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February 5, 2000

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Last Chance--Europe for Less

In a few days, winter sales to Europe will disappear. This week could be your last chance to fly from the East Coast to Europe for only $225.

"What?" you say. "Only $225?" That's right. Icelandic will fly you from Baltimore/Washington, Boston, New York, Minneapolis, or Orlando to London, Paris, and three other European cities for only $225 round trip. But move fast you have to buy your ticket via e-mail by this Tuesday, the eighth. Go to icelandair.com, click on "Hot Deals" and register for so-called "Lucky Fares."

You have a bit more time to scoop up some bargain-basement American Airlines tickets to Europe. Until Friday, February 11th, you can get a fare that takes you from the East Coast to Europe for only $239. From the West Coast, only 299. And you can travel through March 7th. There are the usual disclaimer: You must travel Monday through Thursday and stay over a Saturday night. But you only have to book three days ahead. It took me some time to find these fares at aa.com. Go to "Specials" and find the headline "Web Only--Make a Love Connection In Europe." I don't know what the love connection thing is all about, but that's where the deals are hidden.

Across the Atlantic for less--that's my Deal of the Week!

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Airline Safety Issues
The tragic crash of Alaska Airlines flight 261 off the California Coast cast a very dark shadow over this week. We talk at length about airline accidents and what you as a traveler should know in this week's Travelers' Aid segment.

Of course airplane crashes always make everyone nervous -- and it makes us here at The Savvy Traveler all that more aware of important safety news. There were two big items this week.

First, the F.A.A. is giving "serious consideration" to blocking America West airlines from flying any new planes. In a letter to the airline last week, an F.A.A. supervisor said America West's maintenance resources are close to tapped out -- adding planes to its fleet could have grave safety concerns. For its part, America West executives disagree with the F.A.A. They say they're working with the government to fix the problems.

Meanwhile, from American Airlines, it was "mea culpa" and big changes to its policies on severe weather landings and pilot fatigue. All this comes after an accident last June, when a flight skidded off the runway in Little Rock, Arkansas and eleven people died. Two pilots flying that plane were thirteen hours into their shift. So, American has implemented a new "no fault" policy for tired pilots. They can now beg off their flight if they're tired and need to go home to get some rest.

American Removes Two Rows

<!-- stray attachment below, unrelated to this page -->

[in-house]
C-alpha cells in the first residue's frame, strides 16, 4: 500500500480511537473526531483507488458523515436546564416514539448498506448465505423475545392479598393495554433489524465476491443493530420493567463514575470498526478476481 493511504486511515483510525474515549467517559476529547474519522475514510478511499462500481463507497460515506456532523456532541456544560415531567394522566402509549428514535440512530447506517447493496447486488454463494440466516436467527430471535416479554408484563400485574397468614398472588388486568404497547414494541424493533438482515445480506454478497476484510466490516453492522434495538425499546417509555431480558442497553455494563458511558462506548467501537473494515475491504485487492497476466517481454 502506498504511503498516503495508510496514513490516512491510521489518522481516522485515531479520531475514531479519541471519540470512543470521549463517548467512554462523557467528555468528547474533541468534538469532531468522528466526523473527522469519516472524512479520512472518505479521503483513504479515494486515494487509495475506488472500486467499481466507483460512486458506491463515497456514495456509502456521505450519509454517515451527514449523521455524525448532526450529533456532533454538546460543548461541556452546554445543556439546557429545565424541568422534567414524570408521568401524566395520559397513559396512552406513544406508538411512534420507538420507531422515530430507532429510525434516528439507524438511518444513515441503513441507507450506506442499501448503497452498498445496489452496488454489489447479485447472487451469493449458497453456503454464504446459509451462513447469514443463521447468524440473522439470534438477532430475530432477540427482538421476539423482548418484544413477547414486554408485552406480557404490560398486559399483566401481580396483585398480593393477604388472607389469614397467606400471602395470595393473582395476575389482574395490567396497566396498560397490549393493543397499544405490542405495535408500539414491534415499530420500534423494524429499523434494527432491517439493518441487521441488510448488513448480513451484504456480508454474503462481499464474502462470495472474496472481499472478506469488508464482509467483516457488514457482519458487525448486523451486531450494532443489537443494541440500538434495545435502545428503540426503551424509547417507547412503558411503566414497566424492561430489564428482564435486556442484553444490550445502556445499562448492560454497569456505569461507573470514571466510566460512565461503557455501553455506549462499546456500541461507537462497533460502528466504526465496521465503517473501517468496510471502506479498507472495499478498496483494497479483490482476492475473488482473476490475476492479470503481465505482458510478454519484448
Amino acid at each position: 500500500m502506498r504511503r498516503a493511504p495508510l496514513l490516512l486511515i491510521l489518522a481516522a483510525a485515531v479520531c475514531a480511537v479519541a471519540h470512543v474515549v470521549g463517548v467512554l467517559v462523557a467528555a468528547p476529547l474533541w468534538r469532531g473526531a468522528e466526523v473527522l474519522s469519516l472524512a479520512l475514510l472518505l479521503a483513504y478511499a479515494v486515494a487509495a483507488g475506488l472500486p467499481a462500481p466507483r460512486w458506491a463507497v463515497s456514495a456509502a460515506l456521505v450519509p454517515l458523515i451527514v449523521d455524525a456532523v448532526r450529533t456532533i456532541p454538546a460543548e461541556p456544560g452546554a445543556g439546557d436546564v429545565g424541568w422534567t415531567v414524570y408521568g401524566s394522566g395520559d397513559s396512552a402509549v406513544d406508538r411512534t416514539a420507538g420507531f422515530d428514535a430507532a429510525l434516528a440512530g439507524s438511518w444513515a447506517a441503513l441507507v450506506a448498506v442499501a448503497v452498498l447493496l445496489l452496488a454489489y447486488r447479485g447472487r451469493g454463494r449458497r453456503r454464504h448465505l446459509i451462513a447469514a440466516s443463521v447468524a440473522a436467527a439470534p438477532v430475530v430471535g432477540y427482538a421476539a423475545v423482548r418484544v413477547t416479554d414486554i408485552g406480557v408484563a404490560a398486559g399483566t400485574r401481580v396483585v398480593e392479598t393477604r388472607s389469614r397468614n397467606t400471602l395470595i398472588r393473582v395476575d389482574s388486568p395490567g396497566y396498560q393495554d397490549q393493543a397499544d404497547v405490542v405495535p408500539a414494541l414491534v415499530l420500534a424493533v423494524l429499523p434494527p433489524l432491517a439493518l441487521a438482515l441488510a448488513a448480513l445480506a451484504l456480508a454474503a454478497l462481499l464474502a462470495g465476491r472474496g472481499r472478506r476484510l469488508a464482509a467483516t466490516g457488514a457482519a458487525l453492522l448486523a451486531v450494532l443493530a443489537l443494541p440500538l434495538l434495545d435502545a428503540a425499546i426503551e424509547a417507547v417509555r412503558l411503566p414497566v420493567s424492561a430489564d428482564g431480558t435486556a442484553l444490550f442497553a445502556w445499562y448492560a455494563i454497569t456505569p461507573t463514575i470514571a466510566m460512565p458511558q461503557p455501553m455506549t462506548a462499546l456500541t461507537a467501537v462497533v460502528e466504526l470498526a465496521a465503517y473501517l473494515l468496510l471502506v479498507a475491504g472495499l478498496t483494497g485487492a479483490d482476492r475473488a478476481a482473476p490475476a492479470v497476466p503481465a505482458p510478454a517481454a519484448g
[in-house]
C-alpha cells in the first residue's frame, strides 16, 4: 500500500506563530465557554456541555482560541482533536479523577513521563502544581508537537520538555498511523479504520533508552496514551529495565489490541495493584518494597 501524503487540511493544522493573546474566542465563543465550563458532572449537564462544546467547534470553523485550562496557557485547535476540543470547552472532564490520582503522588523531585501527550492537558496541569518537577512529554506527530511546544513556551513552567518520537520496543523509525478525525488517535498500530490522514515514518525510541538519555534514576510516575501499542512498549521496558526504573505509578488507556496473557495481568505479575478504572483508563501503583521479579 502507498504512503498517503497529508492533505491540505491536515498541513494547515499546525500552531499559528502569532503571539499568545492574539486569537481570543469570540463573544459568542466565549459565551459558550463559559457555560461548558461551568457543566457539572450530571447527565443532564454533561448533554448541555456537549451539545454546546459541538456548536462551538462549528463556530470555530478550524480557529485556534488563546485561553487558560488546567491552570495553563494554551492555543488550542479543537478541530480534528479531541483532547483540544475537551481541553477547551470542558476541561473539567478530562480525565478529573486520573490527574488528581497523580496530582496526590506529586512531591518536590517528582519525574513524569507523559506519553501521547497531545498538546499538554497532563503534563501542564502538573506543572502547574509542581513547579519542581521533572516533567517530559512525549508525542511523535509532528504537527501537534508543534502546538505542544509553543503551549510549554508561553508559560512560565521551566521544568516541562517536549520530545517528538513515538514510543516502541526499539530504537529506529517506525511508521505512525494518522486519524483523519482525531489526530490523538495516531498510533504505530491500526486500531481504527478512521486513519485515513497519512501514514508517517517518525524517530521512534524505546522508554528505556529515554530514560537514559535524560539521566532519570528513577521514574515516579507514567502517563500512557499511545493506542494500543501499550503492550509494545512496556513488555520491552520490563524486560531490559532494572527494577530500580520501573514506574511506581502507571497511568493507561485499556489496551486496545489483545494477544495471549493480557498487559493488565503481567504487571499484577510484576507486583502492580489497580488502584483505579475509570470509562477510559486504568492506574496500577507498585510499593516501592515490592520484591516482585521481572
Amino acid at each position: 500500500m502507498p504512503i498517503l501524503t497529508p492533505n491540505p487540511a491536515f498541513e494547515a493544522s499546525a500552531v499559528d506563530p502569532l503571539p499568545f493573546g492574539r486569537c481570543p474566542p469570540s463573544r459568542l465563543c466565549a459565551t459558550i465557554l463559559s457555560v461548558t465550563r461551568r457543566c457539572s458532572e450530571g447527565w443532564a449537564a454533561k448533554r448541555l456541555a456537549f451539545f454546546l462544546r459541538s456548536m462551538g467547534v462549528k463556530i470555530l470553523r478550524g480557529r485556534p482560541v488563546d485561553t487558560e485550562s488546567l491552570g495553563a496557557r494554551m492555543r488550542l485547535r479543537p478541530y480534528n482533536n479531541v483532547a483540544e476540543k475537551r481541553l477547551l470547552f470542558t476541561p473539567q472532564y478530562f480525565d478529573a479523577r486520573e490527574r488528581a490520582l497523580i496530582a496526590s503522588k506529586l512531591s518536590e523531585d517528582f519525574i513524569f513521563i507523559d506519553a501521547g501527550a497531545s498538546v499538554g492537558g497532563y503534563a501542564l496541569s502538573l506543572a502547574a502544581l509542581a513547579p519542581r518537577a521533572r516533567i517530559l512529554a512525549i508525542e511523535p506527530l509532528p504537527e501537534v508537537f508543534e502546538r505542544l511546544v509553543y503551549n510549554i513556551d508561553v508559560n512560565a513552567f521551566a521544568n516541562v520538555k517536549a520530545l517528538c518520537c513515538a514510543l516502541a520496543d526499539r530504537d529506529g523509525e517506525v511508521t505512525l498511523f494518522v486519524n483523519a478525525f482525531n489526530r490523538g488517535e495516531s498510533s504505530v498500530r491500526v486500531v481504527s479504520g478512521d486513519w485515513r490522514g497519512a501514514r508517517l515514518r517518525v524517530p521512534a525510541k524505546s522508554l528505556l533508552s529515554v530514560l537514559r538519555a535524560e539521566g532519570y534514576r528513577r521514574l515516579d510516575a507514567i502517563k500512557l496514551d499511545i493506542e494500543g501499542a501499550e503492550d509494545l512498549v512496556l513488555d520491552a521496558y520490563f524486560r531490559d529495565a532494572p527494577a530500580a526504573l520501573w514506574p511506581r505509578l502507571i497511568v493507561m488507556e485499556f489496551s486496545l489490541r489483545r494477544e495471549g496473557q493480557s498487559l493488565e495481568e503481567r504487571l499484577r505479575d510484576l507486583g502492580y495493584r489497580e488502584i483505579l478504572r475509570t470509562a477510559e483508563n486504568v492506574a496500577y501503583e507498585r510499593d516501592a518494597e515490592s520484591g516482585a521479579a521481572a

And if you've ever been hit by a reclining seat or poked in the eye by an outstretched arm, then maybe this too is safety news. American Airlines also announced it's removing two entire rows from the coach sections of all its aircraft. The net effect is anywhere from three to five inches of extra room per coach seat.

American Airlines C.E.O. Don Carty announced the change.

Carty: "As airlines have become more full in recent years, coach passengers have been asking and asking for more living space in the coach cabin. Well, my colleagues and I are here today to announce that American Airlines has heard those complaints. We heard them loud and clear and we're going to do something about it."

Now three to five inches may not sound like a lot of extra space, but think of it this way. American has cut in half the difference between coach and first class. And just try to imagine what life would be like if that fully reclined Rip Van Winkle in front of you were an extra five inches away. Keep your eye on this. If the other airlines want to compete, they're going to have to follow American's lead here. Maybe customer service will one day be a reality.

Amtrak's High Speed Acela
Amtrak's long awaited Acela rolled out of Boston last week. This is the high speed train from Boston to New York and Washington, D-C. I hope Acela's maiden voyage doesn't tell a tale of things to come: the very first one left the station in Boston . . . 20 minutes late.

Travel Advisory
with Cheryl Glaser

Dengue Fever in Indonesia
Travelers to Indonesia should be extra careful about Dengue Fever. The mosquito-borne illness has infected over 400 people since November, mostly in the diving town Manado. Now, there's no vaccine for Dengue Fever -- no shots to take before you leave. The Centers for Disease Control recommend only plenty of bug repellent as well as long sleeves and pants.

Car-less Sunday in Rome
And in Rome, the going could get tough this weekend. The city sponsors its first "Car-less Sunday" to encourage mass transit. It will take place once a month. But there is relief for tangled travel nerves. To take the bite out of commuting, all museums will be free, as are all bus, tram and subway lines.


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